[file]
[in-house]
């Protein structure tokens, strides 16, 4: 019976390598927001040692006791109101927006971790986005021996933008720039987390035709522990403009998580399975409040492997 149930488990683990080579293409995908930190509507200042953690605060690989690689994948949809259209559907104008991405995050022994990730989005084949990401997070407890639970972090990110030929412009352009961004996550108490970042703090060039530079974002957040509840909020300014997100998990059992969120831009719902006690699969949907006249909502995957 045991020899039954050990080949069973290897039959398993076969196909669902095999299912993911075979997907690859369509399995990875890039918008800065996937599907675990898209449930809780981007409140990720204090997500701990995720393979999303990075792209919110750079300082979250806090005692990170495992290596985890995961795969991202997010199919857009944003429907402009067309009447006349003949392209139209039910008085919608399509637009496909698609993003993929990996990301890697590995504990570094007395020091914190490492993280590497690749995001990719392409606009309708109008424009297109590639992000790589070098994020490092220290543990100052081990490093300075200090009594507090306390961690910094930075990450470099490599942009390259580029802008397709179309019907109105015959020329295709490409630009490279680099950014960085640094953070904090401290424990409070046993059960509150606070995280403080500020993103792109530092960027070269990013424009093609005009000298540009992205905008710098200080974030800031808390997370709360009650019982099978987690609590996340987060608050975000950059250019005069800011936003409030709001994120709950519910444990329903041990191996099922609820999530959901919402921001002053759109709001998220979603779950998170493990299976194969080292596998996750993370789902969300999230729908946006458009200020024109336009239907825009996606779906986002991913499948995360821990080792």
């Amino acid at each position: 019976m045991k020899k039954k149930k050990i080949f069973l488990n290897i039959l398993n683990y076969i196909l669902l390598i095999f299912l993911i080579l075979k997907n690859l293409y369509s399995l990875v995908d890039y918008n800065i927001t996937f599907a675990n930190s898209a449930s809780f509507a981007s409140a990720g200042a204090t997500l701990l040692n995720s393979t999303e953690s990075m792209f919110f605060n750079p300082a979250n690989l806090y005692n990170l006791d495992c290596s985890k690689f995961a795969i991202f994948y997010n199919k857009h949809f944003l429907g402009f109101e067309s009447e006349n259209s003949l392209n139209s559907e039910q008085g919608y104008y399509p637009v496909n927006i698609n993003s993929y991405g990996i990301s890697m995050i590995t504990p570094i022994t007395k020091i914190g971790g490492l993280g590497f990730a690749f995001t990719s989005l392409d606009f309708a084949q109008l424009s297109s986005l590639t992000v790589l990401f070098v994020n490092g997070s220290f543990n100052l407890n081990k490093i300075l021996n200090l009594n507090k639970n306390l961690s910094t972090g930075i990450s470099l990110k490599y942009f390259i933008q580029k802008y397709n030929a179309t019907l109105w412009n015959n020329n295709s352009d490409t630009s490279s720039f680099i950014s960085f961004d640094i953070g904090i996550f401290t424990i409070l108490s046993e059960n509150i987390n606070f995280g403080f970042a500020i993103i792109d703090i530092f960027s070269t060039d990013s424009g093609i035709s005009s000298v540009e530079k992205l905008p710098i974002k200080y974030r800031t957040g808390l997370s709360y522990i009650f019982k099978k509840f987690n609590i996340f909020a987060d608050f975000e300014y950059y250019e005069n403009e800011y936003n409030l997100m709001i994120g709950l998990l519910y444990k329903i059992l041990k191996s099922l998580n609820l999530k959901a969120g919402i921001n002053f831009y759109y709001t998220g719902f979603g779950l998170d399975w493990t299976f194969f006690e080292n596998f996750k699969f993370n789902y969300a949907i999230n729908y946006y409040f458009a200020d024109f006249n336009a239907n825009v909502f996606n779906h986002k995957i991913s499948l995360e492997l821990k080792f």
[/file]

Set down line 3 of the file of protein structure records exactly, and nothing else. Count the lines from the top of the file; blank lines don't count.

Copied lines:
């Amino acid at each position: 019976m045991k020899k039954k149930k050990i080949f069973l488990n290897i039959l398993n683990y076969i196909l669902l390598i095999f299912l993911i080579l075979k997907n690859l293409y369509s399995l990875v995908d890039y918008n800065i927001t996937f599907a675990n930190s898209a449930s809780f509507a981007s409140a990720g200042a204090t997500l701990l040692n995720s393979t999303e953690s990075m792209f919110f605060n750079p300082a979250n690989l806090y005692n990170l006791d495992c290596s985890k690689f995961a795969i991202f994948y997010n199919k857009h949809f944003l429907g402009f109101e067309s009447e006349n259209s003949l392209n139209s559907e039910q008085g919608y104008y399509p637009v496909n927006i698609n993003s993929y991405g990996i990301s890697m995050i590995t504990p570094i022994t007395k020091i914190g971790g490492l993280g590497f990730a690749f995001t990719s989005l392409d606009f309708a084949q109008l424009s297109s986005l590639t992000v790589l990401f070098v994020n490092g997070s220290f543990n100052l407890n081990k490093i300075l021996n200090l009594n507090k639970n306390l961690s910094t972090g930075i990450s470099l990110k490599y942009f390259i933008q580029k802008y397709n030929a179309t019907l109105w412009n015959n020329n295709s352009d490409t630009s490279s720039f680099i950014s960085f961004d640094i953070g904090i996550f401290t424990i409070l108490s046993e059960n509150i987390n606070f995280g403080f970042a500020i993103i792109d703090i530092f960027s070269t060039d990013s424009g093609i035709s005009s000298v540009e530079k992205l905008p710098i974002k200080y974030r800031t957040g808390l997370s709360y522990i009650f019982k099978k509840f987690n609590i996340f909020a987060d608050f975000e300014y950059y250019e005069n403009e800011y936003n409030l997100m709001i994120g709950l998990l519910y444990k329903i059992l041990k191996s099922l998580n609820l999530k959901a969120g919402i921001n002053f831009y759109y709001t998220g719902f979603g779950l998170d399975w493990t299976f194969f006690e080292n596998f996750k699969f993370n789902y969300a949907i999230n729908y946006y409040f458009a200020d024109f006249n336009a239907n825009v909502f996606n779906h986002k995957i991913s499948l995360e492997l821990k080792f």